Autumn in Ibiza: mushroom-gathering time

When summer is rainy and autumn kicks off with a cold snap, it’s only a matter of weeks before wild mushrooms start popping up. The Pitiusan Islands (Ibiza and Formentera taken together) are home to several coveted species, prompting devoted mushroom seekers to head to the woods, basket in hand. While mushroom hunting is a fine way to enjoy the great outdoors, the activity is not without its risks.

Mycologists have catalogued over 500 varieties of wild mushrooms in Ibiza and roughly 100 in Formentera, some of which grow not only in forests, but even on beach dunes. The majority are edible, but not necessarily tasty. Nonetheless, extreme care must be taken as five species have been identified as fatal if consumed, while dozens of others are poisonous to varying degrees, causing diverse symptoms. Despite the island’s many varieties, the absence of holm oaks means that there are fewer mushroom types than on the mainland. Even so, experts and amateurs, whose knowledge has been passed down from generation to generation, take great relish in rainy autumns, especially during the months of November and December, the height of the picking season.


For various reasons – e.g. reluctance to experiment, lack of in-depth knowledge, and a healthy fear of getting poisoned – islanders place a high premium on one specific type of mushroom, considered the culinary star of the show for its ability to enhance traditional stews and dishes. We refer, of course, to the “rovellón” (Lactarius sanguifluus), called “pebràs” in local parlance. This mushroom measures from 6 to 15 centimetres across its cap, which starts out convex with rolled ends, but tends to acquire the shape of a funnel as it opens. Its color is reddish-orange, often with greenish spots.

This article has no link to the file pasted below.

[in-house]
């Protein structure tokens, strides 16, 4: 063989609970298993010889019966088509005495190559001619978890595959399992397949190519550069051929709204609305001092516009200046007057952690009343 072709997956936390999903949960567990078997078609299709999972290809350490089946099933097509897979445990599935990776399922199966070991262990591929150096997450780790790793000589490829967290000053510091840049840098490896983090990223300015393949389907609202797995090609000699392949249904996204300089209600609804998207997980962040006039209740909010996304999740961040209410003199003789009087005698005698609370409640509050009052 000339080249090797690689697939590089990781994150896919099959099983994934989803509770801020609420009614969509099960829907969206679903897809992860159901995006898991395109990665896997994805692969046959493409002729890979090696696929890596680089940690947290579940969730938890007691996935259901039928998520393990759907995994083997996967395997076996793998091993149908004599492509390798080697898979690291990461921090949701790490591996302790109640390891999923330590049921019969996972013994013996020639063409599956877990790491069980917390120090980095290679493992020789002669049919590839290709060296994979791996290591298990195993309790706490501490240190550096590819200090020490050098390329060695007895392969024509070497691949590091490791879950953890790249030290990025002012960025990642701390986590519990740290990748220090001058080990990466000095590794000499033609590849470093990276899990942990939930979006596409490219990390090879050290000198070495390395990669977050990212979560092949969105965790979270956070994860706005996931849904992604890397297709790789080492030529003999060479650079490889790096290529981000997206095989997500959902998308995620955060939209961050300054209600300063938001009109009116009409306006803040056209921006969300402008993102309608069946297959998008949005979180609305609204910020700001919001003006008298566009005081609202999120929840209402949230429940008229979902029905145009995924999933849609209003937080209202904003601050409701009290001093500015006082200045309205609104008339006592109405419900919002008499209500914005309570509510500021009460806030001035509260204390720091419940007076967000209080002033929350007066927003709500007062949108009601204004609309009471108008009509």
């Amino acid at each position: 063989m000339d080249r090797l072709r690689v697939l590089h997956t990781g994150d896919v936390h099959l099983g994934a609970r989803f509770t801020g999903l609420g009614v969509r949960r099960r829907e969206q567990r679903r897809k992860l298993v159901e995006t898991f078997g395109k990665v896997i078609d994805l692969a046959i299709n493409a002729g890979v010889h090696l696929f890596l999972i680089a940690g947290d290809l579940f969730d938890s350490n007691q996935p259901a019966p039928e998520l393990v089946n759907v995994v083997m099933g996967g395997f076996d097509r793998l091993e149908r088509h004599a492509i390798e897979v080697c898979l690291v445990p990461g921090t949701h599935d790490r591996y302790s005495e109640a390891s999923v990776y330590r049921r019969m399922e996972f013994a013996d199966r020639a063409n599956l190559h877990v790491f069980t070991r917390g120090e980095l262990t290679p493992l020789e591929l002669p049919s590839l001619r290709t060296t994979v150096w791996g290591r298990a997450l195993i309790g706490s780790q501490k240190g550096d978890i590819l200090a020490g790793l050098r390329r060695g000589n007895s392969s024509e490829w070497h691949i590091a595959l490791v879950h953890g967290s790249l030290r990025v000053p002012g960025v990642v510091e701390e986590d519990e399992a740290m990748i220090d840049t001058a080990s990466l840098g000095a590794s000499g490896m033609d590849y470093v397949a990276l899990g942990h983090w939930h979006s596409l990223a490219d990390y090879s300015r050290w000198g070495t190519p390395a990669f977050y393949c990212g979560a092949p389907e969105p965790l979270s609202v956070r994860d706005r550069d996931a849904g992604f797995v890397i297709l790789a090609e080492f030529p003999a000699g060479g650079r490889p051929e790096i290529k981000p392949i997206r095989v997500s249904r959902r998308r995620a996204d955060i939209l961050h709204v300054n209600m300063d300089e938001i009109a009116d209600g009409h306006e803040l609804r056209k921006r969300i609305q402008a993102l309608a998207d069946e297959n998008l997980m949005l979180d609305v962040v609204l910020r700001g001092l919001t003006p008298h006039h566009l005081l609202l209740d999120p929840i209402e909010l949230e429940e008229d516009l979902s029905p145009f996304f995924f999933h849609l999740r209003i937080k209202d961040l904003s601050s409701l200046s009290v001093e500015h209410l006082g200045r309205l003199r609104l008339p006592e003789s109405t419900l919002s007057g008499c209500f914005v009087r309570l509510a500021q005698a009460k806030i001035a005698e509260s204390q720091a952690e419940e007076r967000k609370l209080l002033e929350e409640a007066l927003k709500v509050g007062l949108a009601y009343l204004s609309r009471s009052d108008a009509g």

When Ibicencos bring home a basketful of this mushroom, they use it in a multitud of dishes, such as the traditional ‘arroz de matanzas’ (slaughter-day rice) and fry-ups of squid or pork. The pebràs is also delicious on its own, sautéed or grilled with a little garlic and parsley, or perhaps a few crumbles of sobrasada sausage. But, the rovellón is also held in high esteem off the island, where it is prepared in many different ways.

Other sought-after species gathered only by experts and highly-experienced seekers include the “llenega”, differente types of “gírgolas”, “fredolics”, “múrgoles”, “picornells” and several types of wild champignon. In any case, the best advice when it comes to gathering wild mushrooms is to leave them on the ground if there is the least inkling of doubt as to their edibility. The only real way to learn is to go out with an expert who can guide you to the best mushrooms, and, if possible, then show you the best way to cook them, as each mushroom has its optimal recipe. Bon appétit!


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